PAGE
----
Beverly Flaxington is a practice management consultant. She answers questions from advisors facing human resource issues. To submit yours, email us here.
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Many advisors believe their next-generation employees could build a book of business from networking. After all, the lead advisor attended a lot of events, talked to a lot of people and found a lot of business that way! Unfortunately the old-fashioned networking that worked for you no longer succeeds.
In addition, with the advent of social media, networking can be just linking in with someone and sending out tweets or updates on your profile. But does anyone read them? Are you reaching the right audience?
Networking is important, but there are ways to do it well.
Consider these four tips to making networking work for your team:
- Just because it’s called a “networking event” doesn’t mean it’s the right event for you and your firm. Networking events are most decidedly not created equal. Find out who will be attending and the goal of the event. If it’s purely networking, realize that everyone there will be trying to meet and greet. If it’s an event with a different purpose, but opportunities to network will exist during the event, be sure you are interested in the topic and the people it will likely draw. And never go to a networking event where other advisors are vying for the same audience. Remember that most people go because they want to sell something or find a good contact, not because they want to meet you. Be judicious about where you spend your time and make it worth your while.
- Have a goal for what you want to accomplish. Are you hoping to practice your personal pitch or your elevator speech? Are you hoping you will find a high-value prospect? Do you want to become more confident in your interpersonal skills? Know what you expect to get out of the event and establish your success criteria in advance. These events can be fine for practice, especially for your next-gen team members. Just set a reasonable goal at the outset so you aren’t disappointed.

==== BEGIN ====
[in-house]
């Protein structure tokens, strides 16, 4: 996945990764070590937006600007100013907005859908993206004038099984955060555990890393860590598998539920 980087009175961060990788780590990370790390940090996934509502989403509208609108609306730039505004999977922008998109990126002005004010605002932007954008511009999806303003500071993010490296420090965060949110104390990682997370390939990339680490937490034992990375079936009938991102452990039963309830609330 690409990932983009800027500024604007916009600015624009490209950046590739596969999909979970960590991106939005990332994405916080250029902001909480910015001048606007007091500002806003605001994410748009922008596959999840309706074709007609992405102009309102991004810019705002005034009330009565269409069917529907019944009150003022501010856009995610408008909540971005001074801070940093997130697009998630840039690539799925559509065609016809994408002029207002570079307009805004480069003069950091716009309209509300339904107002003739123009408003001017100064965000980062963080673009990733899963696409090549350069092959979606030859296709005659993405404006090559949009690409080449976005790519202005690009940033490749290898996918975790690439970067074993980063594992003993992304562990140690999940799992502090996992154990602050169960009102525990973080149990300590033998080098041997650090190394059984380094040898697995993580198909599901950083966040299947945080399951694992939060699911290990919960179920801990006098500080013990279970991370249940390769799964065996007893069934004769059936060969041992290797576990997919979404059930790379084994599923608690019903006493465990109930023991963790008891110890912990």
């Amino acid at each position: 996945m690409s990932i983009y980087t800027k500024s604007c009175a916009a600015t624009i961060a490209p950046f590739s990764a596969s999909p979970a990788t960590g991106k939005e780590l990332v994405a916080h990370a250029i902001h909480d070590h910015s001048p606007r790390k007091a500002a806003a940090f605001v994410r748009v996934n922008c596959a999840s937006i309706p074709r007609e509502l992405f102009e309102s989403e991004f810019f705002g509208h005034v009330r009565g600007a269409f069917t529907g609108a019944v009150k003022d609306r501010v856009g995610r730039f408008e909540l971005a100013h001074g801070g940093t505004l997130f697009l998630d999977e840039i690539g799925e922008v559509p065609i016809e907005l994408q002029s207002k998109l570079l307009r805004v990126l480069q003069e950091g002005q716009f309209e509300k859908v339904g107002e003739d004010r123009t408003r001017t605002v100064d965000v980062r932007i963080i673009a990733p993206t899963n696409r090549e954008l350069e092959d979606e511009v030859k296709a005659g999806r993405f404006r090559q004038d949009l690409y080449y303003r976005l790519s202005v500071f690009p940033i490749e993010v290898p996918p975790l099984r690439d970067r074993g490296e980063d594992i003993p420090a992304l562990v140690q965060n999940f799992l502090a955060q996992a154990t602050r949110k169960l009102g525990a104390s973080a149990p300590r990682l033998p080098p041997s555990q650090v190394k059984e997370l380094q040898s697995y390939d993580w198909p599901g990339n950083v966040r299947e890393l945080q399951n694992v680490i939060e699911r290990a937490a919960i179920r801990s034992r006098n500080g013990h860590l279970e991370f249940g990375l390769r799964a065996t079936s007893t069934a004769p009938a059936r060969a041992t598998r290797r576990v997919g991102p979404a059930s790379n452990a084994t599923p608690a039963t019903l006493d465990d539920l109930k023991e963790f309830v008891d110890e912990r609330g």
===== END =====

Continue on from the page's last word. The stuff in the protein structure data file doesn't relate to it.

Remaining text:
- Ask much and listen even more. While you may think that the whole point is to “pitch” yourself or your services, you want to learn as much about who is there and who you are speaking to as you can. Is the person a qualified candidate for you to do business with at some point? Are they going to be interested in you and what you do? The fastest way to get someone interested in you is to show an interest in them. And don’t just ask the basic “Where do you live and what do you do?” questions. Ask things like “What do you like best about your work?” “How did you decide living (in this town, or this city) was right for you and your family?” “How do you make decisions about which events like this you will attend, and which you will skip?” Get the person to reveal something about themselves and learn, learn, learn.
Read the full article here by Beverly Flaxington, Advisor Perspectives